previous next

[83] now stated that his Government ‘had changed his instructions.’ And so these negotiations were broken off, and matters left as before they were begun.

The real reason for this change was that in the meantime the capture of Forts Henry and Donelson had given the Federals a preponderance in the number of prisoners. Soon, however, Jackson's valley campaign, the battles around Richmond, and other Confederate successes, gave the Confederates the preponderance, and this change of conditions induced the Federals to consent to terms, to which the Confederates had always been ready to accede.

And so on July 22nd, 1862, General John A. Dix, representing the Federals, and General D. H. Hill, the Confederates, at Haxall's Landing, on James river, in Charles City county, entered into the cartel which thereafter formed the basis for the exchange of prisoners during the rest of the war whenever it was allowed by the Federals to be in operation. Article four of this cartel provided as follows:

‘All prisoners of war, to be discharged on parole, in ten days after the capture, and the prisoners now held and those hereafter taken, to be transferred to the points mutually agreed upon, at the expense of the capturing party.’

Article six provided that—

The stipulations and provisions above mentioned are to be of binding obligation during the continuance of the war, it matters not which party may have the surplus of prisoners. ... That all prisoners, of whatever arm of the service, are to be exchanged or paroled in ten days from the time of their capture, if it be practicable to transfer them to their own lines in that time; if not, as soon thereafter as practicable.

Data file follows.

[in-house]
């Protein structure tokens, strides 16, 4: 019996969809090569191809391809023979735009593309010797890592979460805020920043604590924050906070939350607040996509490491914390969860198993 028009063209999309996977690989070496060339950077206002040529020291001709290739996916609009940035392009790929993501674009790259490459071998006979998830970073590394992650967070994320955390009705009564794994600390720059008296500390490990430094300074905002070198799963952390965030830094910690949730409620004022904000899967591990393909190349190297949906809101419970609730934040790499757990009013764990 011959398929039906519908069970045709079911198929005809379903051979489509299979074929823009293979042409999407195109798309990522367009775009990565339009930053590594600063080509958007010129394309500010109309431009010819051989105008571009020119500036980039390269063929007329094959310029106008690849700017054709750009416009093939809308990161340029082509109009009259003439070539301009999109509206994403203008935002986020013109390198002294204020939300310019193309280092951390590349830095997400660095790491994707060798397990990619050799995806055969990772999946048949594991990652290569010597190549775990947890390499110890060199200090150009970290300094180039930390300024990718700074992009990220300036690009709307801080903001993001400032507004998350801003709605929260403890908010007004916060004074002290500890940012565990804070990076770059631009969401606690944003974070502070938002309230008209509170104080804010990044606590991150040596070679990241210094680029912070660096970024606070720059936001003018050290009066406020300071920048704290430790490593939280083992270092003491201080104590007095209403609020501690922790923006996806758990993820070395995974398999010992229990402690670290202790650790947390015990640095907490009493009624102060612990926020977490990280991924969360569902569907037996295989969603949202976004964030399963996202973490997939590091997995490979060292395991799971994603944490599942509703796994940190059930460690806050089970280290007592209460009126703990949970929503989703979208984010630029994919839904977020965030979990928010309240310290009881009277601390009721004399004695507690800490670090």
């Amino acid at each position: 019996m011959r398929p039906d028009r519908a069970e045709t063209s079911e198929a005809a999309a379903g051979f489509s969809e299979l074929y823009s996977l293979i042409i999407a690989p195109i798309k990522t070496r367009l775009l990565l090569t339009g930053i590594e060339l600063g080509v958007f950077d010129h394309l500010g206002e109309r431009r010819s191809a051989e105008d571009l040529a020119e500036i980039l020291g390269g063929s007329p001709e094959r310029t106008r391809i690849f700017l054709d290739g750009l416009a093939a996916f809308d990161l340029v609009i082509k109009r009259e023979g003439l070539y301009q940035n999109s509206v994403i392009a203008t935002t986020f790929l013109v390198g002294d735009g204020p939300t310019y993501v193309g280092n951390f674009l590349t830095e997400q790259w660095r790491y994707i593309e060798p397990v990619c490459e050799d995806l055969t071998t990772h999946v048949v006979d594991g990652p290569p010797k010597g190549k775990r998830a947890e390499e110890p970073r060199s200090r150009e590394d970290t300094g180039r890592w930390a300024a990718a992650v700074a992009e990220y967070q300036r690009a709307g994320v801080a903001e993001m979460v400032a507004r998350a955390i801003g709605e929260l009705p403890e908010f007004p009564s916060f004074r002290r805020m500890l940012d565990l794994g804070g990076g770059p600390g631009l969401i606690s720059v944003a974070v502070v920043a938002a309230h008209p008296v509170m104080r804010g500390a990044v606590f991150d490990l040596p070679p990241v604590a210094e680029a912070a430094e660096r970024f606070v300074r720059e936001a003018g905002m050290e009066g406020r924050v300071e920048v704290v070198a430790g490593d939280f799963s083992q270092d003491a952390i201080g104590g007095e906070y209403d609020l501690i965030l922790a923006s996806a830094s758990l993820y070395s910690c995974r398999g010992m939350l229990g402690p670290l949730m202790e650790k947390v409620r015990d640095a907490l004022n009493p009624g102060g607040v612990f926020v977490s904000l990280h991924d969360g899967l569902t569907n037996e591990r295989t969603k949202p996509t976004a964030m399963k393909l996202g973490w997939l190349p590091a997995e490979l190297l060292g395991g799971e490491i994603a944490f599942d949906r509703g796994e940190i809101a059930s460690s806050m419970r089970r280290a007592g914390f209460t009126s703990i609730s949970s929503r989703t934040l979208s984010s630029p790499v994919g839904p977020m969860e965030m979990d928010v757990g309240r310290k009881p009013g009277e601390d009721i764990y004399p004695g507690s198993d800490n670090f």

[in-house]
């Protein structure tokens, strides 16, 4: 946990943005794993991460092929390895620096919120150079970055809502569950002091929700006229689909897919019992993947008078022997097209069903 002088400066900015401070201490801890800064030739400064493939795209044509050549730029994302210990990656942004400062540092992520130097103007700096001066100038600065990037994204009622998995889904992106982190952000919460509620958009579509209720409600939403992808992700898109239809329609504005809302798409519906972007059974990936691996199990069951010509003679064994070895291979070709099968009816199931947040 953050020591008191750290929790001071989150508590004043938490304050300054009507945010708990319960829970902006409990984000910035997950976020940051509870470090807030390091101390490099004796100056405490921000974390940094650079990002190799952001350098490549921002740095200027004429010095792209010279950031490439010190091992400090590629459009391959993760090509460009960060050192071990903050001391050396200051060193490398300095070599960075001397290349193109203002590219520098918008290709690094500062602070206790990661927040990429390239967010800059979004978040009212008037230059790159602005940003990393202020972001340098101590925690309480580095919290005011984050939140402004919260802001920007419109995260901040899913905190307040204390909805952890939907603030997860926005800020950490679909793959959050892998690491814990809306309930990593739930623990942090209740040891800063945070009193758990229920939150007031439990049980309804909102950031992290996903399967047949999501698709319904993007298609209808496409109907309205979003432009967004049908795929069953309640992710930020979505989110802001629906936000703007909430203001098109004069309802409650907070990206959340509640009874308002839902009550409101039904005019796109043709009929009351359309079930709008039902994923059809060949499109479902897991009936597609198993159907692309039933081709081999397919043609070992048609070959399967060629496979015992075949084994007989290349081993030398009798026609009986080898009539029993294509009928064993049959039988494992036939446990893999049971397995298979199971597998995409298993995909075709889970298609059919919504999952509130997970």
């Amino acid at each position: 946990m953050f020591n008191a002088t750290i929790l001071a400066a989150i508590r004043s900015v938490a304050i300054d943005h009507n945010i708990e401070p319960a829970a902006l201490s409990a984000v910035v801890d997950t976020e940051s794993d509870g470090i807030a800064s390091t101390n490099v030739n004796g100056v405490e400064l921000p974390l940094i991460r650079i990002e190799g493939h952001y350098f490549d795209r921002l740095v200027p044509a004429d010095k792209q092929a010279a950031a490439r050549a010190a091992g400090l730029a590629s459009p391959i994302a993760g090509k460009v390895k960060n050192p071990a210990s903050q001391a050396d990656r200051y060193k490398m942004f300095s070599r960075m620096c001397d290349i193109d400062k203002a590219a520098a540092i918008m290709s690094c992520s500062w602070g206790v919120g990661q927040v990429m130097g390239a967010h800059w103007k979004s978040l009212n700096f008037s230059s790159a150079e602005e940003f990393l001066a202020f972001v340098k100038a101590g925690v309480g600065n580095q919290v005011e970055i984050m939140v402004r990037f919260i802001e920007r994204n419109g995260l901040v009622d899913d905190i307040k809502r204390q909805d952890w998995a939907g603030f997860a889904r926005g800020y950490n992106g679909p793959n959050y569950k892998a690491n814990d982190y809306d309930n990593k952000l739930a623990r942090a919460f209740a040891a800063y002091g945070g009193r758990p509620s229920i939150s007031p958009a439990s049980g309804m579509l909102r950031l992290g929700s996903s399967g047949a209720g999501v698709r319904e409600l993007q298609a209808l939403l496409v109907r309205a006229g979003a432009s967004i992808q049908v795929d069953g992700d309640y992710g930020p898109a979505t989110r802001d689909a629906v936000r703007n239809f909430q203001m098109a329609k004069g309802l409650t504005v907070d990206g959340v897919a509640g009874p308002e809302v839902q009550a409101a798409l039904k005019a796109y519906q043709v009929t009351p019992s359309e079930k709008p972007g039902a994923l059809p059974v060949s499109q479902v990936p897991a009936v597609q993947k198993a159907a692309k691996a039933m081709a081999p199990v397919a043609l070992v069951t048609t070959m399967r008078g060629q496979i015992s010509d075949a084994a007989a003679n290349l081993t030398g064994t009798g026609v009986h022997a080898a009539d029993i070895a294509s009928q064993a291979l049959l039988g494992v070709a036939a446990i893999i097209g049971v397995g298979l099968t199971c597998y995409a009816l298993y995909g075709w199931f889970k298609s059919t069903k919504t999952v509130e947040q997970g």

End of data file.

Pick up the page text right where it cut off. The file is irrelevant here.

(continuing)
Article nine provided that—

‘In case any misunderstanding shall arise in regard to any clause or stipulation in the foregoing articles, it is mutually agreed, that such misunderstanding shall not interrupt the release of prisoners on parole, as herein provided; but shall be made the subject of friendly explanation, in order that the object of this agreement may neither be defeated nor postponed.’

It is readily seen that both General Dix and General Hill acted with the utmost good faith in the formation of this cartel, with a common purpose in view, to the carrying out of which each pledged the good faith of his Government; and in Article 9 they made ample

Creative Commons License
This work is licensed under a Creative Commons Attribution-ShareAlike 3.0 United States License.

An XML version of this text is available for download, with the additional restriction that you offer Perseus any modifications you make. Perseus provides credit for all accepted changes, storing new additions in a versioning system.

hide Places (automatically extracted)
hide People (automatically extracted)
Sort people alphabetically, as they appear on the page, by frequency
Click on a person to search for him/her in this document.
John A. Dix (2)
Andrew Jackson (1)
Daniel H. Hill (1)
D. H. Hill (1)
hide Dates (automatically extracted)
Sort dates alphabetically, as they appear on the page, by frequency
Click on a date to search for it in this document.
July 22nd, 1862 AD (1)
hide Display Preferences
Greek Display:
Arabic Display:
View by Default:
Browse Bar: